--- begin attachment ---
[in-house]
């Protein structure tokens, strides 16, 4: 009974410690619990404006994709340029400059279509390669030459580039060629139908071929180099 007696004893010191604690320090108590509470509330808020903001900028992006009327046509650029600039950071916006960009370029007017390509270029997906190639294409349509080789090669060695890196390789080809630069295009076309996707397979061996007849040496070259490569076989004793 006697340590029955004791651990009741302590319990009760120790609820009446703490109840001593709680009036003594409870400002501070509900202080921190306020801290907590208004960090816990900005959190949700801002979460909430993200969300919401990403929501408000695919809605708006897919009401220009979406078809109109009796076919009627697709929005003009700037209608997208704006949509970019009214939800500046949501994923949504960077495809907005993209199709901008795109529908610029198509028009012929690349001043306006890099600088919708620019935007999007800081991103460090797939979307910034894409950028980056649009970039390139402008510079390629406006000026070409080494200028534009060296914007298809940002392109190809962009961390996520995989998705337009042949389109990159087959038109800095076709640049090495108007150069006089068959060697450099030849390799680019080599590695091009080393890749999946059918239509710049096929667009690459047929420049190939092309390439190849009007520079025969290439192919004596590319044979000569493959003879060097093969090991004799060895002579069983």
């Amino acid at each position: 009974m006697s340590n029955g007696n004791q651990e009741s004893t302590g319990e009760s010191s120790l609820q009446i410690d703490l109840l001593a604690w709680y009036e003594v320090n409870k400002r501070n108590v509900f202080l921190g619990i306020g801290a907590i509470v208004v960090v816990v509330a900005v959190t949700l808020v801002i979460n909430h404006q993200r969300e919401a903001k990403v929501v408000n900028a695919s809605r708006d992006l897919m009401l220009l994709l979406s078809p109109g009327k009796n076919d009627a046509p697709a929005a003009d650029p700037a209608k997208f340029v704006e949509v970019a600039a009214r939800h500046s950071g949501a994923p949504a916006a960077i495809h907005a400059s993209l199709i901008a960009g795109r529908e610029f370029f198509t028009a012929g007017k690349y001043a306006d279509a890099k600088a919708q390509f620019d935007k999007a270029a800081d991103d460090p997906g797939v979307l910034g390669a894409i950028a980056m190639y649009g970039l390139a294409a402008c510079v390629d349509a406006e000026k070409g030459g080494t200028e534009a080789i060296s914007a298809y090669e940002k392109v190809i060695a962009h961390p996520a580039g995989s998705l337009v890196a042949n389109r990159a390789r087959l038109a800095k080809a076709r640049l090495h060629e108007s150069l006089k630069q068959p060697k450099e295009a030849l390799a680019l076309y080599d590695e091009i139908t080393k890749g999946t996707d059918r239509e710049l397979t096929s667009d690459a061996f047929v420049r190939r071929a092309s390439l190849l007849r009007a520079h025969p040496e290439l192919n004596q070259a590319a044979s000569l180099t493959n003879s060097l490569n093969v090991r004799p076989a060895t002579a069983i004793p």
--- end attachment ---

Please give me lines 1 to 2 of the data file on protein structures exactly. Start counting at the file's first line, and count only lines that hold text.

[in-house]
């Protein structure tokens, strides 16, 4: 009974410690619990404006994709340029400059279509390669030459580039060629139908071929180099 007696004893010191604690320090108590509470509330808020903001900028992006009327046509650029600039950071916006960009370029007017390509270029997906190639294409349509080789090669060695890196390789080809630069295009076309996707397979061996007849040496070259490569076989004793 006697340590029955004791651990009741302590319990009760120790609820009446703490109840001593709680009036003594409870400002501070509900202080921190306020801290907590208004960090816990900005959190949700801002979460909430993200969300919401990403929501408000695919809605708006897919009401220009979406078809109109009796076919009627697709929005003009700037209608997208704006949509970019009214939800500046949501994923949504960077495809907005993209199709901008795109529908610029198509028009012929690349001043306006890099600088919708620019935007999007800081991103460090797939979307910034894409950028980056649009970039390139402008510079390629406006000026070409080494200028534009060296914007298809940002392109190809962009961390996520995989998705337009042949389109990159087959038109800095076709640049090495108007150069006089068959060697450099030849390799680019080599590695091009080393890749999946059918239509710049096929667009690459047929420049190939092309390439190849009007520079025969290439192919004596590319044979000569493959003879060097093969090991004799060895002579069983």